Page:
Cochrane Briefs

Am Fam Physician. 2007 Oct 1;76(7):971.

Opioid Analgesia During Evaluation of Acute Abdominal Pain

Clinical Question

Does providing early opioid analgesia during evaluation of acute abdominal pain improve patient comfort or outcomes?

Evidence-Based Answer

Providing early opioid analgesia to patients presenting with acute abdominal pain does not affect or delay management decisions, but it lessens pain intensity as rated by the patient.

Practice Pointers

The differential diagnosis of acute abdominal pain includes many causes that may require urgent surgical treatment or hospitalization such as appendicitis, cholecystitis, bowel obstruction, kidney stones, perforated peptic ulcer, pancreatitis, diverticulitis, pelvic abscesses, and ectopic pregnancy. Most acute abdominal pain is visceral pain, which is characterized by generalized aching, pressure, or sharp pain. Visceral pain generally responds best to intraspinal local anesthetic or nonsteroidal anti-inflammatory drugs or opioids administered via any route.1 It is common practice to withhold opioid analgesia in patients with acute abdominal pain. This practice is based on the theory that opioids might mask symptoms, causing inaccurate or delayed diagnostic and treatment decisions.

To evaluate the accuracy of this theory, the authors of this Cochrane review searched for randomized controlled trials comparing opioid analgesia with no analgesia in adults with abdominal pain. Six trials, including 699 total patients, were identified. Most of the trials compared 5 to 15 mg of morphine (Duramorph) with an equivalent amount of saline. There were no significant differences between groups in changes in the physical examination, errors in treatment decisions, inaccurate diagnoses, nausea and vomiting, or length of hospitalization. The two studies that reported patient comfort found significant improvement with opioids. There was not enough information to determine if opioid use causes a delay in the decision to operate, affects costs, or affects morbidity. There was also insufficient evidence to suggest an optimal treatment regimen.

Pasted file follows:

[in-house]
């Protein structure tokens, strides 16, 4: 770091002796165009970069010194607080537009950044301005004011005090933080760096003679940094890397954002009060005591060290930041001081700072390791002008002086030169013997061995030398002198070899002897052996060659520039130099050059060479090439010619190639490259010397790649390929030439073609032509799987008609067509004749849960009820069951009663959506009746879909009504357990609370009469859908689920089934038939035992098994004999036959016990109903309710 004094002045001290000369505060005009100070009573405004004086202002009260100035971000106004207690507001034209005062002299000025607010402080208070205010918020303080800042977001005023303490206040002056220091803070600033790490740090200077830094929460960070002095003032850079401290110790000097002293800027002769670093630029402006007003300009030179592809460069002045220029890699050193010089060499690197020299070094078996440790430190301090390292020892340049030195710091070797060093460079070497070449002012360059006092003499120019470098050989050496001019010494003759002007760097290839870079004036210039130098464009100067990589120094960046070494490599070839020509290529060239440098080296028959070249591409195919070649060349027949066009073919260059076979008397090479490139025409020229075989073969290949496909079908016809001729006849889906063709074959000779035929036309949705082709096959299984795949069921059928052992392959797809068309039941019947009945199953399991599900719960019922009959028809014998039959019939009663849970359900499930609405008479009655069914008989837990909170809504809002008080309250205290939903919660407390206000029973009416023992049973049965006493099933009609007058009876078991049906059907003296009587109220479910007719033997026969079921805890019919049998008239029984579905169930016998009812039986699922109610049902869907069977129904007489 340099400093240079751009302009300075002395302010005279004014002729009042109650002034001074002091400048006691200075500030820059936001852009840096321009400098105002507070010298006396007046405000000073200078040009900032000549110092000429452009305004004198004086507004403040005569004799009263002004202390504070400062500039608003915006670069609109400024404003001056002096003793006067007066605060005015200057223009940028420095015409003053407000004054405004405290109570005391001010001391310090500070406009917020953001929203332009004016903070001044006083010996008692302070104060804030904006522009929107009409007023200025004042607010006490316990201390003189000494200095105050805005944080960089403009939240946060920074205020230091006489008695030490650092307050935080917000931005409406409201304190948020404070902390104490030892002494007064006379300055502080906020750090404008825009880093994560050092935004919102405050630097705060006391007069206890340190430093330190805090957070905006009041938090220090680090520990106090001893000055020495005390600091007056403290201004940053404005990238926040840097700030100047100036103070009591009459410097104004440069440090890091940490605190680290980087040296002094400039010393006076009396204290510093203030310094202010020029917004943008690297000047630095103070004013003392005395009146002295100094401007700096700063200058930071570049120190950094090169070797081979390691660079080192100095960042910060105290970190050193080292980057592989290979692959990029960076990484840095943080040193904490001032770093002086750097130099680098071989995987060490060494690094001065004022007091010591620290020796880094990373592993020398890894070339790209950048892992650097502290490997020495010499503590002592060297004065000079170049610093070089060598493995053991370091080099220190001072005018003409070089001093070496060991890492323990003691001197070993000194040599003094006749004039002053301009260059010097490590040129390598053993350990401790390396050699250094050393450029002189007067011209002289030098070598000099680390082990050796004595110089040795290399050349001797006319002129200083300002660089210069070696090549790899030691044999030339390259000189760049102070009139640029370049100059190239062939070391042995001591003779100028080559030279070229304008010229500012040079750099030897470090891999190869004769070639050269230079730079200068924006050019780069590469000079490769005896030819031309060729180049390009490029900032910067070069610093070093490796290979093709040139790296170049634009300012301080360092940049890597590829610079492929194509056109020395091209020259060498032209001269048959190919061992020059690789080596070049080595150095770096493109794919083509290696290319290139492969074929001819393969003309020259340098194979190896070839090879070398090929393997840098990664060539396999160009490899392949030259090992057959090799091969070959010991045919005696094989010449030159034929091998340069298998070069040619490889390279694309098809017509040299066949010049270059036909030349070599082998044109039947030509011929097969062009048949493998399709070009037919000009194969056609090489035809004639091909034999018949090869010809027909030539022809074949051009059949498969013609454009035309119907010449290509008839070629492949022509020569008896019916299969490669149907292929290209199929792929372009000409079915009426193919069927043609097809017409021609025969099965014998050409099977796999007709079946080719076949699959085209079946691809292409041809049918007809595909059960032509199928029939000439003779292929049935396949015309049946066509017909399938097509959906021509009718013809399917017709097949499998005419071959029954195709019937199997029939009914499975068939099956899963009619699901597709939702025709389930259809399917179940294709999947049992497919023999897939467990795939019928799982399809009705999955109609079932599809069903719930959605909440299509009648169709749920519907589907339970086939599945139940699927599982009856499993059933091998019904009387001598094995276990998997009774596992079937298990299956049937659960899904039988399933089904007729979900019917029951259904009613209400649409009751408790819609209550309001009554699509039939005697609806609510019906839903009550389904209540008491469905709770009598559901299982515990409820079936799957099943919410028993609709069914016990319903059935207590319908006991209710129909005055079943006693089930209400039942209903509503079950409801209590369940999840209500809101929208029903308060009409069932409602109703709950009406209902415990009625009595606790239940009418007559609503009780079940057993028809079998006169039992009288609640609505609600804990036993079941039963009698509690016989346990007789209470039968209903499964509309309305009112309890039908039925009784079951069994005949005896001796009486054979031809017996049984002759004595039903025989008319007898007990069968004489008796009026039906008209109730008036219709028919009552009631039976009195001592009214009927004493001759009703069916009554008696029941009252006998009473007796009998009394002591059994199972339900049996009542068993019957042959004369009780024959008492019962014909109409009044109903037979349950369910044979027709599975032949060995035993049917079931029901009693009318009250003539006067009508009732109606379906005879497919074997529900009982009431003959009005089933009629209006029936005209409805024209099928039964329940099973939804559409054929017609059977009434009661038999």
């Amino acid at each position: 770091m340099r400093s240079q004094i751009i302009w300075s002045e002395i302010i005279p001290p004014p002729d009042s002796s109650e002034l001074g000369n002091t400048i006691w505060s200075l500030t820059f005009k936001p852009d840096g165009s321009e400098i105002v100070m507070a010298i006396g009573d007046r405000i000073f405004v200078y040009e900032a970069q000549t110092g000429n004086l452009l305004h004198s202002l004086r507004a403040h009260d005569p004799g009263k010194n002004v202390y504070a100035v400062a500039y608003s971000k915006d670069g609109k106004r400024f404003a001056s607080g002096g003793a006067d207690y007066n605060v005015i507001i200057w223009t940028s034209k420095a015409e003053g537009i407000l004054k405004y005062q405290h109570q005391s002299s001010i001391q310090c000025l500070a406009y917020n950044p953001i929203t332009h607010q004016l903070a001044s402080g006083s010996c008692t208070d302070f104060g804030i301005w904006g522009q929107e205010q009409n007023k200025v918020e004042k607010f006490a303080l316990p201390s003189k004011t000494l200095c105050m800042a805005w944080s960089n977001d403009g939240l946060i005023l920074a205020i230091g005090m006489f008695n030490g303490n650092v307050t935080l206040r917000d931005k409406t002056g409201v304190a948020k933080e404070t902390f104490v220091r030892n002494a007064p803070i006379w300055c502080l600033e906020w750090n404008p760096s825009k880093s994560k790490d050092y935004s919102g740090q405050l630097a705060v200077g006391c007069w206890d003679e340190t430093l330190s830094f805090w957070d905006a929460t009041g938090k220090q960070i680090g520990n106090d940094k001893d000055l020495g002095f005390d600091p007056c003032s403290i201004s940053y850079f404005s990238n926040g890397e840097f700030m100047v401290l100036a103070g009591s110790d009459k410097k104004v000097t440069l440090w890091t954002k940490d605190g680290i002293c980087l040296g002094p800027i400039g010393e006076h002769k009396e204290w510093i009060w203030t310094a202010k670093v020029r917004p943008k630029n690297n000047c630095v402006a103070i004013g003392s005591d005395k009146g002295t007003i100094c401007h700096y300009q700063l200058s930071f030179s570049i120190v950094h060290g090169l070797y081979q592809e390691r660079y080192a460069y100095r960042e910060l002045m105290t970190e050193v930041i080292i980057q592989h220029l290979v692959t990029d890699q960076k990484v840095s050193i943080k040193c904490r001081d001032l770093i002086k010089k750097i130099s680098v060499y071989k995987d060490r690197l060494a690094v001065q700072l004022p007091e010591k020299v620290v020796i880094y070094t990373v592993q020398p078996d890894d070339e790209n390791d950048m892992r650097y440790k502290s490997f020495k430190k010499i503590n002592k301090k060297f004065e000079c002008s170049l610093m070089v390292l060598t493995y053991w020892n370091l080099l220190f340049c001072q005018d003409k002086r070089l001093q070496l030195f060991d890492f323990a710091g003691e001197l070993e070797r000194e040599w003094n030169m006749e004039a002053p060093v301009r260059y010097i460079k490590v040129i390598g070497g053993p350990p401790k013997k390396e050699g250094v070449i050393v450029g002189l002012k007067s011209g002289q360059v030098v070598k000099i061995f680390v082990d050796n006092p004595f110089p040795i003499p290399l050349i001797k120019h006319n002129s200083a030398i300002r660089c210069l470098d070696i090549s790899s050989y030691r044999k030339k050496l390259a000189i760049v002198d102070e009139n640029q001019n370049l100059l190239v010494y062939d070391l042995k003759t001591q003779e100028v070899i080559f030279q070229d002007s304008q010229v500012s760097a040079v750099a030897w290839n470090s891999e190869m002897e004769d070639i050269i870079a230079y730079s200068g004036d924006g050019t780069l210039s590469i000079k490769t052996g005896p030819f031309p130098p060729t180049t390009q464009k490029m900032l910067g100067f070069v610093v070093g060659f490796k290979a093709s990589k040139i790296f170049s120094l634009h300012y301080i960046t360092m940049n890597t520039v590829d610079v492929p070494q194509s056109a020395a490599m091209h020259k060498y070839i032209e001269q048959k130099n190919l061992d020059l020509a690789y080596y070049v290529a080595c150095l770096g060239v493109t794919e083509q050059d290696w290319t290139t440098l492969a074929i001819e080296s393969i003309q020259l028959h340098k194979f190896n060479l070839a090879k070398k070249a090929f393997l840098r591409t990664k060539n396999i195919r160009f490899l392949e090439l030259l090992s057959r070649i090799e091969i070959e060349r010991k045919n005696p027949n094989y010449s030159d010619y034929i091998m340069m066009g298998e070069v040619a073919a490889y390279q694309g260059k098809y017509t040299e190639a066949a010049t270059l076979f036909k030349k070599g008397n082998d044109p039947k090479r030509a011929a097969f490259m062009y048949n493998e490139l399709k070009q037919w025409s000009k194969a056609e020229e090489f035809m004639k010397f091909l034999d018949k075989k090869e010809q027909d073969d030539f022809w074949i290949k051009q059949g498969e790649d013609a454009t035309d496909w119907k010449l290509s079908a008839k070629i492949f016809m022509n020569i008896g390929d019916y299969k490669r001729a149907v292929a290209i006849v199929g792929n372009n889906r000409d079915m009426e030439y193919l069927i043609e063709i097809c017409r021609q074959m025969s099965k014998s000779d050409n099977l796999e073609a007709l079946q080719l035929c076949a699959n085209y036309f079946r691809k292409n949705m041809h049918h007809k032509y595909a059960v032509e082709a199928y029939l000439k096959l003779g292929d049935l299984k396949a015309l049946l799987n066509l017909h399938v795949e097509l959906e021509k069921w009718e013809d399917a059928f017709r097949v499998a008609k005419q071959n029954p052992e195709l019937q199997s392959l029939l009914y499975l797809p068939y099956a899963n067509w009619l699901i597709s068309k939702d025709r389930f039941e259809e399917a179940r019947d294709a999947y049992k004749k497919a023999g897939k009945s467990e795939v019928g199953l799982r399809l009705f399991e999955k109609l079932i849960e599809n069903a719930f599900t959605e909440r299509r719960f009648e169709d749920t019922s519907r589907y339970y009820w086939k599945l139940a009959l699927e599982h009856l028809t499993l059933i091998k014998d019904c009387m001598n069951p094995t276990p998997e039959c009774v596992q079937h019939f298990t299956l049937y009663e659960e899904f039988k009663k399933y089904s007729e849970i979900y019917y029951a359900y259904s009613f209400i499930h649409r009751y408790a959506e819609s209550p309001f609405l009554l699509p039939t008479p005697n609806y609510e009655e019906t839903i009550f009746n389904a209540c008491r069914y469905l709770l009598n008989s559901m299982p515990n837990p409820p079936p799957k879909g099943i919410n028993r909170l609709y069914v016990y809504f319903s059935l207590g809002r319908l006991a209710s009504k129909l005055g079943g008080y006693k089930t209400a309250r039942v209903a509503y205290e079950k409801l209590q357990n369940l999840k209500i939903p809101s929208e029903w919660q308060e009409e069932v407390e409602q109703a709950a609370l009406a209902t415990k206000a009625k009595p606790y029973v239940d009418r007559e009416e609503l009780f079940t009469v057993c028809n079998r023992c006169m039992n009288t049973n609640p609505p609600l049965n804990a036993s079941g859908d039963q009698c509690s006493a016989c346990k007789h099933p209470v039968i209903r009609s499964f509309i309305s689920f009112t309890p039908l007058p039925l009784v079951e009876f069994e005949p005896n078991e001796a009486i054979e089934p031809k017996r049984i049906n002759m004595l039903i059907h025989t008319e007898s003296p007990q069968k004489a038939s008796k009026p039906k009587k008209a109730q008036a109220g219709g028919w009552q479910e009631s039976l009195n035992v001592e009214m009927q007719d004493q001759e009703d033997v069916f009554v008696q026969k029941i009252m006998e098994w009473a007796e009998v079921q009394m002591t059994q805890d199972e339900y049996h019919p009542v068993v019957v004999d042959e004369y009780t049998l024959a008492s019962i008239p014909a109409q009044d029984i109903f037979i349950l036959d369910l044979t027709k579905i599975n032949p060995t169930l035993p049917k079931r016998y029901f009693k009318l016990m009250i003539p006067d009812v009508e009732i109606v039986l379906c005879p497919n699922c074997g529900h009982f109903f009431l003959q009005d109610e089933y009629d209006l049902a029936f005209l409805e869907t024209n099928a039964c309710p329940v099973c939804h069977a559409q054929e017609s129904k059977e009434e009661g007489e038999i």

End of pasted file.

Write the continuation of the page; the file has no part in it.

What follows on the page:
Source

Manterola C, Astudillo P, Losada H, Pineda V, Sanhueza A, Vial M. Analgesia in patients with acute abdominal pain. Cochrane Database Syst Rev. 2007;(3):CD005660.

REFERENCE

1. Institute for Clinical Systems Improvement (ICSI). Health care guideline: assessment and management of acute pain. March 2006. Accessed August 2, 2007, at: http://www.icsi.org.


Copyright © 2007 by the American Academy of Family Physicians.
This content is owned by the AAFP. A person viewing it online may make one printout of the material and may use that printout only for his or her personal, non-commercial reference. This material may not otherwise be downloaded, copied, printed, stored, transmitted or reproduced in any medium, whether now known or later invented, except as authorized in writing by the AAFP. Contact afpserv@aafp.org for copyright questions and/or permission requests.

Want to use this article elsewhere? Get Permissions


Article Tools

  • Print page
  • Share this page
  • AFP CME Quiz

Information From Industry

More in Pubmed

Navigate this Article